In the old days, acute attacks were attenuated with ACTH and I have seen this work on several occasions. In your case, this might be like flogging a very tired horse. I doubt anyone could argue that a low, physiologic dose of systemic corticosteroid (prednisolone <8mg/d) produces immunosuppression and might be sufficient for the acute attack. If your patient had a brochospastic component, the pulmonary specialist would likely have recommended >2 mg/kg Q8hr with impunity. I would also give colchicine 0.6 mg BID for prophylaxis.
Explore This IssueJuly 2007
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Matthew O. Swartz, MD, Rheumatologist
Prince William Hospital, Manassas, Va.
I suggest either a moderated dose of systemic corticosteroids (i.e., prednisone 10 to 15 mg daily with a tapering regimen over two weeks) with continued close monitoring of fluid status or, if a clinician were feeling cavalier (vs. naive) enough or truly believed in his or her dexterity with a needle, an intra-articular corticosteroid injection to the affected gouty joint.
I recently had a similar situation and was able to maneuver a pleasant elderly woman out of it with the former tactic (though she had several affected gouty joints). Additionally, I have previously provided intra-articular corticosteroid injections to gouty joints in individuals who were anti-coagulated with thankful success. (Whether I possessed the correct thought process in attempting such a procedure under those conditions can be debated.) But I count my lucky stars that those individuals were able to avoid any complications from the procedure.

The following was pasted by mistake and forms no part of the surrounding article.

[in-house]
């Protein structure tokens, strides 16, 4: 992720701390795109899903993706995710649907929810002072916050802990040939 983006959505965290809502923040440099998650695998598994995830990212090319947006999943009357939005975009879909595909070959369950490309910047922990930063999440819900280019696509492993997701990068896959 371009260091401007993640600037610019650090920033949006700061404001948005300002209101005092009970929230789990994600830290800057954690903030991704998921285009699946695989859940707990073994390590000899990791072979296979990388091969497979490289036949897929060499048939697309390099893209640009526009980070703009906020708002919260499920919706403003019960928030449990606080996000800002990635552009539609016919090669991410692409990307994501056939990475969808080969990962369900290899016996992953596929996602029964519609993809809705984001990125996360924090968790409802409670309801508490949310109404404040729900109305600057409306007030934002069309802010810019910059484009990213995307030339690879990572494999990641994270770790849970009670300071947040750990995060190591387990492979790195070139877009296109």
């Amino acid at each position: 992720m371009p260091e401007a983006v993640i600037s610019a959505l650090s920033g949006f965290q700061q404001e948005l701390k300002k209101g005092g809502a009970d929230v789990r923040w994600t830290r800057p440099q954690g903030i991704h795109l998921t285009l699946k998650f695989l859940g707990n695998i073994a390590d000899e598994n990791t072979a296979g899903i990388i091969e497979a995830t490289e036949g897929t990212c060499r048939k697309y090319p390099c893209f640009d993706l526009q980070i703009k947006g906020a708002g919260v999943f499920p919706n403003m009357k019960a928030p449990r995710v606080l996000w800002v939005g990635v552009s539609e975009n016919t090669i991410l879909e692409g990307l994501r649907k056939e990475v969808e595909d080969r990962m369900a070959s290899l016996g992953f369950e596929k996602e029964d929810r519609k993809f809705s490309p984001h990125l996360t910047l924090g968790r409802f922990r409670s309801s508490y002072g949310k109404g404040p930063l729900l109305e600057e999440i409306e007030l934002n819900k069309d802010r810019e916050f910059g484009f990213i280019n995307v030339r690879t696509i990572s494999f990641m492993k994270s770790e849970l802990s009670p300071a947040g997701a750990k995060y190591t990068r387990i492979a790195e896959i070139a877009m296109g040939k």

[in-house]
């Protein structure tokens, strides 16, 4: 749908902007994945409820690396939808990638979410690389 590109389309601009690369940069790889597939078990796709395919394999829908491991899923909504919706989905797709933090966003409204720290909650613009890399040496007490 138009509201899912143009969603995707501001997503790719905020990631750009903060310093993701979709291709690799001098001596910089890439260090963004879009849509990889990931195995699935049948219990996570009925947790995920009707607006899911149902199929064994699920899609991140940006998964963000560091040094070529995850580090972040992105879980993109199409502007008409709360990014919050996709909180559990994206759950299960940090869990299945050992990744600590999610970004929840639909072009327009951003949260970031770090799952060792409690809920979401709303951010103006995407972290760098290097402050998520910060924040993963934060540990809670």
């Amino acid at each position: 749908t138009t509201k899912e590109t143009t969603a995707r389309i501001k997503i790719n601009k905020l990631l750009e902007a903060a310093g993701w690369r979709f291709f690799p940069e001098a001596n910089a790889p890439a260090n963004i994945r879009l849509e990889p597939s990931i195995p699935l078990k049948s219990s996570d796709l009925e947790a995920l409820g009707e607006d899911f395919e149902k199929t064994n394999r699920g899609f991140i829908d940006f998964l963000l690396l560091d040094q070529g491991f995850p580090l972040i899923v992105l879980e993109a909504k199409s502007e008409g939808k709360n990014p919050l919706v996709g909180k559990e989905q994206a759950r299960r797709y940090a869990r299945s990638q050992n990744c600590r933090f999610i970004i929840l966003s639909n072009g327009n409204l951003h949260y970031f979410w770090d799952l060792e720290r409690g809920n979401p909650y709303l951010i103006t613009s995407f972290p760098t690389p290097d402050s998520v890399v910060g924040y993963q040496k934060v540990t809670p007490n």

Lastly, I would also determine which option the treated individual prefers and/or is comfortable with and base my ultimate decision on their preference.
Dennis M. Liu, MD, Rheumatologist
Tuality Community Hospital, Hillsboro, Ore.
I have treated similar patients by injecting the joint with a 27-gauge, 1.5-inch needle. No problem with hemostasis.
Benjamin Lechner, MD, Rheumatologist
Your patient was characteristic of 95% of those we now see, and meets “Lightfoot’s Criteria for Gout Needing a Rheumatologist”:
- Heavy smoking history;
- Bruits in at least six sites, including at least one renal artery;
- Ejection fraction less than or equal to 25%;
- Creatinine around 2.5mg/dL on his or her best day;
- On coumadin for at least two of the following reasons:
- Ventricular dilation with akinetic areas;
- Recurrent thrombophlebitis;
- Recurrent arterial thrombi from their plaques; and
- An artificial heart valve.
- Enough exposure to alcohol to compromise easy regulation of prothrombin times; and
- Bronchopneumonia from tobacco-related lung disease.
In that setting, every drug for gout is contra-indicated. Therefore, the clinical decision-making is easy. You use the drug that is least worst.